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By David Axe, The National Interest
The U.S. Navy should acquire small, heavily-armed missile corvettes and deploy them like modern versions of World War II torpedo boats.
And the service also should buy carrier ships to transport and support the short-range corvettes in combat zones.
(This first appeared earlier in June 2019.)
That’s the advice of U.S. Marine Corps lieutenant colonel Colin Smith, writing in Proceedings, the professional journal of the U.S. Naval Institute.
“The U.S. Navy has long identified threats in the littorals and the need to fight within these close waters, but it still struggles with creating a capable fighting force that provides speed, lethality and a deterrent,” Smith wrote.
The Navy in the 1970s developed a class of missile-armed hydrofoils, but canceled acquisition of the type after building just six. More recently, the Navy conceived of the Littoral Combat Ship as a small fighting vessel, but in development the type grew to the size of a frigate and shed much of its weaponry.
Smith advised the Navy to try again. “The solution to the naval littoral problem is merging sea-basing with the Navy’s World War II and Cold War fast-attack concepts.”
Older dock landing ships, such as the USS Whidbey Island (LSD-41) class, have a large well-deck designed for transporting Marine connectors (landing craft air cushioned [LCACs] and landing craft utility [LCUs]). Instead of connectors, why not load dock landing ships with two Skjold-class missile corvettes (currently used by the Norwegian navy) or similar boats.
One of the fastest naval platforms afloat, the Skjold can do 60 knots, carries eight Naval Strike Missiles (a weapon coming to the U.S. inventory), a 76-millimeter OTO Melara cannon (also familiar to the U.S. Navy) and a crew of 20 or fewer.
Loaded with fuel and missiles for rearming, a corvette carrier could rapidly deploy two stealthy corvettes such as the Skjold with an 800-nautical-mile range, capable of threatening an adversary surface fleet or naval base with a barrage of surface-to-surface missiles.
Taking this concept further, the Navy could use existing expeditionary sea base ships (the Lewis B. Puller [ESB-3] class and the Montford Point [T-ESD-1] class) to carry four to five missile corvettes into a theater of its choosing, providing the potential for swarming fast-attack ships—and posing a new problem to adversaries in their home waters.
A flotilla of missile corvettes with their support ships could fit into the U.S. defense establishment’s evolving concept for defending against a Chinese sneak attack targeting U.S. allies in the western Pacific.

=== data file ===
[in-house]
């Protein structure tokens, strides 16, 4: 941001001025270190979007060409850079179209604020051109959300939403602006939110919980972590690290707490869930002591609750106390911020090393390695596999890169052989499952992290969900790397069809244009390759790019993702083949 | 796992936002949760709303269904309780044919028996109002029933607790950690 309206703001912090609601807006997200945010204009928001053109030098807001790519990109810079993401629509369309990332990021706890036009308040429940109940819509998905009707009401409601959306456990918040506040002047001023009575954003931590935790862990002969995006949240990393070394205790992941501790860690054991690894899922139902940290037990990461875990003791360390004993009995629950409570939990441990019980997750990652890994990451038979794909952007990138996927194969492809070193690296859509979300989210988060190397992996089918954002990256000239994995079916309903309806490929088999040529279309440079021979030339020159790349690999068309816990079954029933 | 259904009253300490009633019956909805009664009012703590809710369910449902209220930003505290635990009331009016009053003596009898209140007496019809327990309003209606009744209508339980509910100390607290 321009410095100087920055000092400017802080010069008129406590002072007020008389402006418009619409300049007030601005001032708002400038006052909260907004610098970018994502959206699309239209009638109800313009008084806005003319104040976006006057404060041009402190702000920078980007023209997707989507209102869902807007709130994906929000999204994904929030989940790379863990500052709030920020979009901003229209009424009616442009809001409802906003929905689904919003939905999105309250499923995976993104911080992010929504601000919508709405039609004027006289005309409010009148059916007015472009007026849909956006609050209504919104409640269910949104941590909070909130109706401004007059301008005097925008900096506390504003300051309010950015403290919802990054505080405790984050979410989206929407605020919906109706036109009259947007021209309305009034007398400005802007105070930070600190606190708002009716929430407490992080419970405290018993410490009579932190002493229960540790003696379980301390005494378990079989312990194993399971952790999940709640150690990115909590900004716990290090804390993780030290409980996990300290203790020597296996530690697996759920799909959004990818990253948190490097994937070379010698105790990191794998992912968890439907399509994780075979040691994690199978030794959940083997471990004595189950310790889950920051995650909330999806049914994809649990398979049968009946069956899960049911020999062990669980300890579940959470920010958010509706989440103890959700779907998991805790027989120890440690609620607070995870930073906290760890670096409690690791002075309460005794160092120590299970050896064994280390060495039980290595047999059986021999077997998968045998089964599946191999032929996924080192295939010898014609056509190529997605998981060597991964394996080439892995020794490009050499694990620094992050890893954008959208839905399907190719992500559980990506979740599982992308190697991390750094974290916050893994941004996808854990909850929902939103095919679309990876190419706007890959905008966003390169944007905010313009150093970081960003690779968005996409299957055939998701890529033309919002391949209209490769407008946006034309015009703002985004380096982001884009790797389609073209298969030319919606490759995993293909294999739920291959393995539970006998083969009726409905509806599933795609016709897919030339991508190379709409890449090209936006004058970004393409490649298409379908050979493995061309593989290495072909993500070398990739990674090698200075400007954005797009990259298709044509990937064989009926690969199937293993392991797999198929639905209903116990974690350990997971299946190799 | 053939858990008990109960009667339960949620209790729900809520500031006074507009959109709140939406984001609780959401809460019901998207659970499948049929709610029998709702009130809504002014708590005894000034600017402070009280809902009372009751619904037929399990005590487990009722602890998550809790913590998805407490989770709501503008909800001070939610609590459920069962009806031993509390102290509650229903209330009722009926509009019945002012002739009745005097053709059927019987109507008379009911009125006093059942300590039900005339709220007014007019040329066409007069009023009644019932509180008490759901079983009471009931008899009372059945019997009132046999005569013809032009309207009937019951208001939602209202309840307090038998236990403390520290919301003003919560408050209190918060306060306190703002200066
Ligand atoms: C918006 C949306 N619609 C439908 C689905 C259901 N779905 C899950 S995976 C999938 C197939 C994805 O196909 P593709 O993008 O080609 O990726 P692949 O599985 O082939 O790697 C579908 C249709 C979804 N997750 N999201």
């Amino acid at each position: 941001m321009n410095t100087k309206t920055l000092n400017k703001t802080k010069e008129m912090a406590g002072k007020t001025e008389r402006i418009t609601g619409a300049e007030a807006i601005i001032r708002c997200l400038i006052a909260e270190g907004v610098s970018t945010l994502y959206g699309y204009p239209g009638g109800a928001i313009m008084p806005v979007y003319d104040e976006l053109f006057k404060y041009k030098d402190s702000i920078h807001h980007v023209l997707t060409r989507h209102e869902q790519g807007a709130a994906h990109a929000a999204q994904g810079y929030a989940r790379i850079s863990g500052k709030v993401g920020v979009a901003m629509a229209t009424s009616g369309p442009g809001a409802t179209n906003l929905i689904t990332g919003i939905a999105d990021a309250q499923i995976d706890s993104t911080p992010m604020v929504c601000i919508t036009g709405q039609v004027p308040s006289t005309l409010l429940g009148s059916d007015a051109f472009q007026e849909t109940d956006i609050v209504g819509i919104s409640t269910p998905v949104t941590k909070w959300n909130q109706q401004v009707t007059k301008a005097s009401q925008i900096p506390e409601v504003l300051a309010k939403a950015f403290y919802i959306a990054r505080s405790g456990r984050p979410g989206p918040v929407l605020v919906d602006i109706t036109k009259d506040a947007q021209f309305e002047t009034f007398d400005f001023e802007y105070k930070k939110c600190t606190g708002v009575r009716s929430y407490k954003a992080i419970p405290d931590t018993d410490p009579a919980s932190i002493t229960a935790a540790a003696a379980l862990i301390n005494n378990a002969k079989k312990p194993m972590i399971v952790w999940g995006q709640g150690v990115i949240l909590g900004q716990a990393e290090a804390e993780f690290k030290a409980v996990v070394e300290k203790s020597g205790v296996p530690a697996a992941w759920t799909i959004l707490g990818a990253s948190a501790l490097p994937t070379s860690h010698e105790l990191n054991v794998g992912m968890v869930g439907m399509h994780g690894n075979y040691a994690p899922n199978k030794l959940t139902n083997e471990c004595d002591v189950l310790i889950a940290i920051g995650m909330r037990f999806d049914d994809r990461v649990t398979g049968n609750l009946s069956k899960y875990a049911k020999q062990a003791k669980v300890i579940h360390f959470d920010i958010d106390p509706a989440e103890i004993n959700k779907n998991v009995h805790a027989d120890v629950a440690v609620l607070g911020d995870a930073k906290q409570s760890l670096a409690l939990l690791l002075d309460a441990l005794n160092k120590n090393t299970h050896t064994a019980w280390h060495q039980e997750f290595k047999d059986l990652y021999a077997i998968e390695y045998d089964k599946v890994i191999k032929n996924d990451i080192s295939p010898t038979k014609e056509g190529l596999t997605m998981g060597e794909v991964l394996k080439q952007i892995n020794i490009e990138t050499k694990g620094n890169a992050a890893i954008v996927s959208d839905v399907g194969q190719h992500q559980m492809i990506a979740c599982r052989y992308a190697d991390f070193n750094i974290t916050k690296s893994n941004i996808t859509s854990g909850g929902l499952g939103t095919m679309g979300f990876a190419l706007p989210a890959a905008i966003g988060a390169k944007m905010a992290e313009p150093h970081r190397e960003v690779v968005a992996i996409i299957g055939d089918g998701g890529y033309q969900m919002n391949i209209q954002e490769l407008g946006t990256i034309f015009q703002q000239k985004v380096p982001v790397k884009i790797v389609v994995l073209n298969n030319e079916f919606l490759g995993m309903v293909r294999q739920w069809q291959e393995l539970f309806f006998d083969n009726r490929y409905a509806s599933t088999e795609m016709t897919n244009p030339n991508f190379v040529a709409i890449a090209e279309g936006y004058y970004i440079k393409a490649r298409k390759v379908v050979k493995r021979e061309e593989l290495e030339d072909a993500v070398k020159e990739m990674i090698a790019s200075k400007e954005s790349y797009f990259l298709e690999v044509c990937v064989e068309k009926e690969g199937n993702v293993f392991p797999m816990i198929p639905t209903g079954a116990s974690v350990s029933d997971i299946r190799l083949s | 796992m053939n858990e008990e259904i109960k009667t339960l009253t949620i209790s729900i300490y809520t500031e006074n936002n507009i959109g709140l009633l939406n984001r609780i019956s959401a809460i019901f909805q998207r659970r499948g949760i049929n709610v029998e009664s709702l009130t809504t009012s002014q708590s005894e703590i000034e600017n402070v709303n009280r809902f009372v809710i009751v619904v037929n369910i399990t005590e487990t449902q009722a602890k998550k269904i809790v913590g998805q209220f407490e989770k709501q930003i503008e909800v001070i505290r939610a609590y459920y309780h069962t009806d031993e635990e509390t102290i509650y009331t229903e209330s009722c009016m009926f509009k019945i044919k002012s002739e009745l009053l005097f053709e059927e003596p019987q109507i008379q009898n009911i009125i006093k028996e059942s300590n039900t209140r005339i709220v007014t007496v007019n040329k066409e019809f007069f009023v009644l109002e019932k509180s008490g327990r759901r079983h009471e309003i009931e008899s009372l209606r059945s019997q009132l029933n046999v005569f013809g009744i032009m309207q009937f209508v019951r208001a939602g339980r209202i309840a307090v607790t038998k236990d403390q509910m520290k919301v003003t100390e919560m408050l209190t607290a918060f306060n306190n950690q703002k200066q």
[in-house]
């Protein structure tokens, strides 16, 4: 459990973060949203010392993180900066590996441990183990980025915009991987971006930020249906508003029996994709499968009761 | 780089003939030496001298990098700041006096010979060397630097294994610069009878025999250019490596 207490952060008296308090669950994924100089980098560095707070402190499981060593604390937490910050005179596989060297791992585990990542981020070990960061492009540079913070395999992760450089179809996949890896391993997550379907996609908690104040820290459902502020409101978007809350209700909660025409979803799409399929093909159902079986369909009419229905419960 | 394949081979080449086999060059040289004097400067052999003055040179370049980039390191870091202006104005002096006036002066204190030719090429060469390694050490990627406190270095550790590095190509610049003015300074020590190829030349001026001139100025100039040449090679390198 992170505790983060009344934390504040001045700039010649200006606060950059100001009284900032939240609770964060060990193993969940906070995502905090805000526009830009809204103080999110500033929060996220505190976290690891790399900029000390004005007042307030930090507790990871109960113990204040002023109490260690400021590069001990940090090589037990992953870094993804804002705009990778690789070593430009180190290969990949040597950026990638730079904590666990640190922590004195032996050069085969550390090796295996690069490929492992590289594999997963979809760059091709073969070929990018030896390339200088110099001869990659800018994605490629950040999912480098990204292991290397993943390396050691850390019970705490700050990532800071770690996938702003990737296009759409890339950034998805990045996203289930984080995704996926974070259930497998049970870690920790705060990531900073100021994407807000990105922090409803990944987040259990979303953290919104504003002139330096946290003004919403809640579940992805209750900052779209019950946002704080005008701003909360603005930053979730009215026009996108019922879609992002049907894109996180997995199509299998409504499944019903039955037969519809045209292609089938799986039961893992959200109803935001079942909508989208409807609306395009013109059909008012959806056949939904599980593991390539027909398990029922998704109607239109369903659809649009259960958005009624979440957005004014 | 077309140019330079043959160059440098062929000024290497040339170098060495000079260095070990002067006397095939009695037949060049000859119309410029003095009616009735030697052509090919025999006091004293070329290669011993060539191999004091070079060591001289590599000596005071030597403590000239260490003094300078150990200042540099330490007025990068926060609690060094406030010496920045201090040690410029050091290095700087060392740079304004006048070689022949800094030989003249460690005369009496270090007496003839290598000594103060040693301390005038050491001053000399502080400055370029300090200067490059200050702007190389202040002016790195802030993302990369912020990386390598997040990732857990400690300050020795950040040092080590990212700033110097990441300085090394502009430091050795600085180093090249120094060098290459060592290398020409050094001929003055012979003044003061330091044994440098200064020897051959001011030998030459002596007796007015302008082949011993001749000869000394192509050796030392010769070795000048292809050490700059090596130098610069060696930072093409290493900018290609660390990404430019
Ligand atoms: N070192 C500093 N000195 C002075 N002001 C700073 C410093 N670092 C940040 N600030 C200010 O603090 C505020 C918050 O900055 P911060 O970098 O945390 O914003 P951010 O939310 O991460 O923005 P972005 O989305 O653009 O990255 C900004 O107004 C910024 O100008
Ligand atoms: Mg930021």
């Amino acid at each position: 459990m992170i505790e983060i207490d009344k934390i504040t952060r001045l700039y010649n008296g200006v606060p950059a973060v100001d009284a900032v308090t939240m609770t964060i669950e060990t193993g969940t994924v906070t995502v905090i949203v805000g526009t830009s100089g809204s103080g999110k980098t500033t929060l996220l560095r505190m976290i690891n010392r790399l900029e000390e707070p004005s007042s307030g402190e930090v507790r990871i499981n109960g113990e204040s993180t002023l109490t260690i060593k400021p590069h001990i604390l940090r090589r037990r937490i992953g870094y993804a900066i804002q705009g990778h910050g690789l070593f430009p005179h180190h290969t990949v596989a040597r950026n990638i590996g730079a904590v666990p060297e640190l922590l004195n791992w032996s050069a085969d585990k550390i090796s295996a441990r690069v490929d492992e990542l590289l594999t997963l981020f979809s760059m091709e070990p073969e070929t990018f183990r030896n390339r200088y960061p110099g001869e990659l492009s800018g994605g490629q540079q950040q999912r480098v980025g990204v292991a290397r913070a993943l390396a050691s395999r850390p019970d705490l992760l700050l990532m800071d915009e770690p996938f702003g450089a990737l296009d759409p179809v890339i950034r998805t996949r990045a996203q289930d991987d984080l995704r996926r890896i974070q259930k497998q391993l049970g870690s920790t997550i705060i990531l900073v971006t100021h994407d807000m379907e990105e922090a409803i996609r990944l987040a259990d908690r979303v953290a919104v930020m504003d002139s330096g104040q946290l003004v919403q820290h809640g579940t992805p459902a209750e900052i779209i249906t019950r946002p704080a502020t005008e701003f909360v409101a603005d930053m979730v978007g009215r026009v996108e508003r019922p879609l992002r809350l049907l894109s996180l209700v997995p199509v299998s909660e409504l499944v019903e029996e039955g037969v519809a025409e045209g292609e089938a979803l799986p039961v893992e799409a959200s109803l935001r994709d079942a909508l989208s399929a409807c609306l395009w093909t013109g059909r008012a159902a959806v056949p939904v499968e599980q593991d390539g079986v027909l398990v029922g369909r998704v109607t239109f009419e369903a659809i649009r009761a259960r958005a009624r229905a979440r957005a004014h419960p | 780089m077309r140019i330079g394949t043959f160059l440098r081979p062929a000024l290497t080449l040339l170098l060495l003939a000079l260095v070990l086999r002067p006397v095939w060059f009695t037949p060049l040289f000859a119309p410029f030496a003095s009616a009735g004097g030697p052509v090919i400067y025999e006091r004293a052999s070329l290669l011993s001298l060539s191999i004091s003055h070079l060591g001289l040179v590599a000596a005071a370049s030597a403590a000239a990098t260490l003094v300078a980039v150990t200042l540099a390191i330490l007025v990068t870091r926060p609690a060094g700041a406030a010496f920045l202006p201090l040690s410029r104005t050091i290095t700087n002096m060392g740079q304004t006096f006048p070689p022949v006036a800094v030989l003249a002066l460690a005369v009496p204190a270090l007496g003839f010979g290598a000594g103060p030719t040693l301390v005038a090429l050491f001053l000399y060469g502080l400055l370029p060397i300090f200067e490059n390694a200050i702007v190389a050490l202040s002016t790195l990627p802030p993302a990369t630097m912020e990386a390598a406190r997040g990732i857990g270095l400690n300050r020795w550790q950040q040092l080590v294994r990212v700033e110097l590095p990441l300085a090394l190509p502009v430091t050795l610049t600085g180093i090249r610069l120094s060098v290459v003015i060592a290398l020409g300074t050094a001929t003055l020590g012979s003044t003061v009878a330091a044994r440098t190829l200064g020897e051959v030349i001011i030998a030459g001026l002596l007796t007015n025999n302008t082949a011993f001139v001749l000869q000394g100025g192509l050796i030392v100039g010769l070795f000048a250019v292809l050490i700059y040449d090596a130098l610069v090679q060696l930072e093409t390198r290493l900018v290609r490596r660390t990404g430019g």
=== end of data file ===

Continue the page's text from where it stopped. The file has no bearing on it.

“The U.S. military has a problem in the western Pacific: the tyranny of distance and time,” analysts Thomas Mahnken, Travis Sharp, Billy Fabian and Peter Kouretsos, explained in a new study “Tightening the Chain: Implementing a Strategy of Maritime Pressure in the Western Pacific” for the Center for Strategic and Budgetary Assessments in Washington, D.C.
In the aftermath of a surprise Chinese attack, “American forces located outside the conflict area would have to penetrate China’s anti-access/area-denial network to restore the status quo ante, a daunting proposition.”
Chinese forces would be particularly numerous and capable along the “first island chain” that stretches from Japan to The Philippines.
To blunt China’s advantage, Mahnken, Sharp, Fabian and Kouretsos recommend the Pentagon pursue “a military strategy of maritime pressure, which includes a new inside-out defense operational concept.”
Some troops -- in particular, U.S. Army and Marine forces with mobile rocket launchers, supported by a few Navy ships and small contingents of U.S. Air Force warplanes -- would hunker down on and around islands near China, preparing to hit Chinese troops from inside China’s own expanding lines.
As part of this concept, missile corvettes could sail close to islands in order to avoid detection on radar. After Chinese forces bypassed the islands, the small, fast warships would strike back with their missiles. Carrier vessels would re-arm, refuel and repair the corvettes.
“The technology already exists and the cost is a fraction of new capital ships,” Smith pointed out. “Given a dedicated strategy to get corvettes into theater quickly, the Navy could project a littoral capability worldwide.”
Image: U.S. Department of Defense
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